I know, I know, I made this nettle bacon pizza a few weeks ago and haven't gotten around to posting the recipe until now! The day I made the pizza with a friend, we also wrote some short stories together, and of course mine was influenced by nettle-brain, the state of thinking about cooking and eating nettles (true fact).
The prompt we used was: Once upon a time there was.... Every day.... Until one day..... and then..... and then....until finally.....
Once upon a time there was a patch of nettles. Every day it looked forward to stinging unfortunate human visitors. Until one day, it got picked by a smart person wearing thick gloves and long sleeves and pants. And then it got put into a giant tub and sent to the farmer's market to be sold to yuppies for $7/lb. And then a bespectacled young lady took to the bin of nettles, earnestly plucking the choicest of stems while her friends mocked her unusual culinary choices. Until finally, she went home and cooked a nettle and bacon pizza to woo her cute man friend with such fine delicacies.
Nettles look and sound scary, but a quick boil renders them harmless and yields a nuttier, earthier substitute for various cooked greens such as spinach, chard, kale. Searching for nettle recipes on the internet results in a wide variety of recipes from soups to risotto to pesto to pizza. I settled on pizza because I had eaten a nettle pizza with a poached egg on it at a local restaurant a few years back, and had always wanted to give it a try at home. Since I already had some sourdough starter in the fridge that makes a lovely pizza crust, I got to work at once.
3 (8 oz) rounds pizza dough (I use King Arthur's recipe with my sourdough starter), though if you're running low on time, I promise only to judge you a tiny bit if you use a prepared dough such as Trader Joe's pizza dough
1 cup marinara (homemadeeeeeee, right? right!)- I had 1 cup portions in the freezer from the last time I made a large batch of marinara, just thaw 1 cup of sauce ahead of time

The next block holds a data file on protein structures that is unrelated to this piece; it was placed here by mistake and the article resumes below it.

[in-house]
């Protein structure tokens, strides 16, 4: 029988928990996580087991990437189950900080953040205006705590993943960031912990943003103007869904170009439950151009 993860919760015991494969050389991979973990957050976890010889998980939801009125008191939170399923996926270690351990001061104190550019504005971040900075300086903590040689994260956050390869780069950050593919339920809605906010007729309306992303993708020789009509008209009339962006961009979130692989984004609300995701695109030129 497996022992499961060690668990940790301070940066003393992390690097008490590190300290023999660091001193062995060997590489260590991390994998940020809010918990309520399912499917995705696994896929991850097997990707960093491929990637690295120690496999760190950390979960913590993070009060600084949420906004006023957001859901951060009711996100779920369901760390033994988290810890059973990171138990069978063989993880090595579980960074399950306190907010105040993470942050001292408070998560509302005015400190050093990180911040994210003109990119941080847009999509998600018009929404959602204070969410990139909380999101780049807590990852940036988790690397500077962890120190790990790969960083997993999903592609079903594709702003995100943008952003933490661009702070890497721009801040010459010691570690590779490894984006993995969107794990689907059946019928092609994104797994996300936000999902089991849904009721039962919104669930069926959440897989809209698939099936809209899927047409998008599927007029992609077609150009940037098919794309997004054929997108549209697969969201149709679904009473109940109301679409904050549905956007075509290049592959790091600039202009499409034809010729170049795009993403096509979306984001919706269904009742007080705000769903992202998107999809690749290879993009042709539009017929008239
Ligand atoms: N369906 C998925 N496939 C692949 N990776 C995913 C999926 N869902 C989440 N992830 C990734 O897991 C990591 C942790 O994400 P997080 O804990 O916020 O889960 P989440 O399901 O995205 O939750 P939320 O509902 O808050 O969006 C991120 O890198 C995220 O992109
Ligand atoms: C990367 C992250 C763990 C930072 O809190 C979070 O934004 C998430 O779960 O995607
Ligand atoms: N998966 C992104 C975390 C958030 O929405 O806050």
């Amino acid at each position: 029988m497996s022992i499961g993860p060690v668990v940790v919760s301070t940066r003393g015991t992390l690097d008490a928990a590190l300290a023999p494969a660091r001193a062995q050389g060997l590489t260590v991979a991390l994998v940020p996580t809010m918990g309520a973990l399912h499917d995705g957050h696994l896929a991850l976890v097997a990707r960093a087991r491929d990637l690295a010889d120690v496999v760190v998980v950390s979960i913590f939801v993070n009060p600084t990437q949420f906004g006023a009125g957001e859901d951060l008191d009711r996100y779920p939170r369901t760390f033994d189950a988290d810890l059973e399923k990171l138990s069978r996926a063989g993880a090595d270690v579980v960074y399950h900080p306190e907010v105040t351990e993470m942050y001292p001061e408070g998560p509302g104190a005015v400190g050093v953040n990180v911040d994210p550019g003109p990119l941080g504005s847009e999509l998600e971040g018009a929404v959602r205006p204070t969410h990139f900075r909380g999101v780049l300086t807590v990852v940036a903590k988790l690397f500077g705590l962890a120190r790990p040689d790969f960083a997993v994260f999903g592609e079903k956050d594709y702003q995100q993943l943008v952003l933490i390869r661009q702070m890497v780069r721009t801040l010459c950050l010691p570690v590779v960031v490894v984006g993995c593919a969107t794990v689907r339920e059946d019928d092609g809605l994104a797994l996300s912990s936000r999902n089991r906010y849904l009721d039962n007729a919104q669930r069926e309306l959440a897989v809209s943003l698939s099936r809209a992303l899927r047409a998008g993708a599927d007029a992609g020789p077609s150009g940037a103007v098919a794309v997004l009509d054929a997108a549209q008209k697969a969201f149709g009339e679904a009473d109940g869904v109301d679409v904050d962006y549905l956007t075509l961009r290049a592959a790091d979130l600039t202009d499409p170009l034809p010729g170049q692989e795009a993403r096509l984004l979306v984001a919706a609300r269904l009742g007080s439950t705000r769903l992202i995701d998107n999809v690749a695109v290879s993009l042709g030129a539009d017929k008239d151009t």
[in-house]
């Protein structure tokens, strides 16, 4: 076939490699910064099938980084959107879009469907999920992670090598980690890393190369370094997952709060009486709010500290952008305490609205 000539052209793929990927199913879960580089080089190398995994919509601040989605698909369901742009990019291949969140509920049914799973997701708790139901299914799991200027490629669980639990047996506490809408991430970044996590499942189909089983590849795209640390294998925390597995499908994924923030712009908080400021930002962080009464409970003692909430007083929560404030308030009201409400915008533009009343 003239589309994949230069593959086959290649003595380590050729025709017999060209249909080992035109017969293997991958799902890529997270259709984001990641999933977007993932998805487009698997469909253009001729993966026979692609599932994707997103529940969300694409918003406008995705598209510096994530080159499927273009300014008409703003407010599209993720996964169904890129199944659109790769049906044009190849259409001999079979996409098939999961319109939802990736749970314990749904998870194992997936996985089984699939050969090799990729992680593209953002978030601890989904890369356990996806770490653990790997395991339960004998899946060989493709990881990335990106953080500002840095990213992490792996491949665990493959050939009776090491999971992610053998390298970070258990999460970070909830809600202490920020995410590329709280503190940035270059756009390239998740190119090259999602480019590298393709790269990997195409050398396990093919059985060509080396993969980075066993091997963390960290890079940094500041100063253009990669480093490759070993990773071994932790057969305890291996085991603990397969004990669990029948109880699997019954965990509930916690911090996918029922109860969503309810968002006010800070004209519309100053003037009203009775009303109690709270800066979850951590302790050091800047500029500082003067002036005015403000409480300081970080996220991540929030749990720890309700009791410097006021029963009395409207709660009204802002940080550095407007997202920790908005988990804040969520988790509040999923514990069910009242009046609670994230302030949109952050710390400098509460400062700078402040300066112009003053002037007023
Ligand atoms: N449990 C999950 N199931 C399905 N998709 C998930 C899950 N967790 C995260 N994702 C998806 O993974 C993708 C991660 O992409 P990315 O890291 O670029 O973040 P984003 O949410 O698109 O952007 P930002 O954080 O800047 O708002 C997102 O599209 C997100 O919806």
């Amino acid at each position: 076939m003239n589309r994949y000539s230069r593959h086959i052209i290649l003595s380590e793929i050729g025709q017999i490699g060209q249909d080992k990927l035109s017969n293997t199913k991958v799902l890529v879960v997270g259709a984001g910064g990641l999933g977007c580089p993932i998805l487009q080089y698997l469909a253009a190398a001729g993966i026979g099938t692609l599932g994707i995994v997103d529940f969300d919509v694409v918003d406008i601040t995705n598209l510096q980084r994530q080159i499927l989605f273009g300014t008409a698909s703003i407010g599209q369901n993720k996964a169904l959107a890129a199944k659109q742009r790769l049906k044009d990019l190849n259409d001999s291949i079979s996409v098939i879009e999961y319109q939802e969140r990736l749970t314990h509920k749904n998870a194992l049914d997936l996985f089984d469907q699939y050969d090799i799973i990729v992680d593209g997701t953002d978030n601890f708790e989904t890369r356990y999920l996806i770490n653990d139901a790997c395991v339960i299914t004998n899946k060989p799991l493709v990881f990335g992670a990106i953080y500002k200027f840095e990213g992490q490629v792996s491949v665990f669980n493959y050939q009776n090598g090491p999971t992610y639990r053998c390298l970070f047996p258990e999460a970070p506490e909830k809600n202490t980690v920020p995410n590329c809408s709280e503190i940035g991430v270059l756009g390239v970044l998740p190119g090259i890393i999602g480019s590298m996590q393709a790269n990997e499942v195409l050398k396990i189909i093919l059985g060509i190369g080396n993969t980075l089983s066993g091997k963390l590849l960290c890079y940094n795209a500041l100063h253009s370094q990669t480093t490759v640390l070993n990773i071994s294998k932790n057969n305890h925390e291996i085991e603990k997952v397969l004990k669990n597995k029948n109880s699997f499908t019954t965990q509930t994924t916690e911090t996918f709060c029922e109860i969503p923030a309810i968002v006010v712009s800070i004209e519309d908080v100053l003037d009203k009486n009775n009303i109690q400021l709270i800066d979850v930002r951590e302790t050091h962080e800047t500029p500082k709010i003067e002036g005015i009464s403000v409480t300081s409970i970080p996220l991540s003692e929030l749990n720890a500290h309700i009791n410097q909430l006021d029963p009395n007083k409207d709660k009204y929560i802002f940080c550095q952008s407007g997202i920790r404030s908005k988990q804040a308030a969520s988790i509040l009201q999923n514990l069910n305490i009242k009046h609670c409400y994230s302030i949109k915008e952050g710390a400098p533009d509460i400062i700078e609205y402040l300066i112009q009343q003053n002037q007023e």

3 cups cheese of your choice (I used mozzarella, Pecorino Romano and Parmigiano Reggiano)
6 slices bacon, cooked and crumbled
8 oz sliced baby bella mushrooms (use raw, or sauté them in 2 Tbsp of the bacon grease, yum)
about 2/3-1 cup of cooked nettles with the liquid thoroughly squeezed out (from 1/3 lb weight stem-on-uncooked nettles)
Before you begin pizza construction, preheat your oven as hot as it will go (500 or 550, usually), and place a pizza stone on the lowest oven rack.
Roll out each piece of dough into 10-12 inch circles and place them on a sheet of parchment paper. I’ve had more than one near-disaster of pizza-on-pizza-peel-violence, so I ‘cheat’ and usually just bake the pizza on the parchment paper, which will turn black but should not catch fire (at least mine doesn’t!). The pizza peel still gets in on the pizza action as I use it to transfer pizza-and-parchment to the preheated pizza stone, but I don’t have to worry about the crust sticking to the peel.
Evenly spread 1/3 cup of the marinara sauce over each crust, leaving a border along the edges. Sprinkle on the Pecorino Romano and Parmigiano Reggiano cheeses, then top with the nettles and mushrooms and bacon and sprinkle on the Mozzarella. Transfer the pizza on the parchment paper to the pizza stone in your preheated oven and bake for about 10 minutes, until the crust and cheese are lightly browned. Cool for a few minutes before slicing.
I can personally testify that this pizza is exceptionally tasty the next morning reheated with a fried egg on top.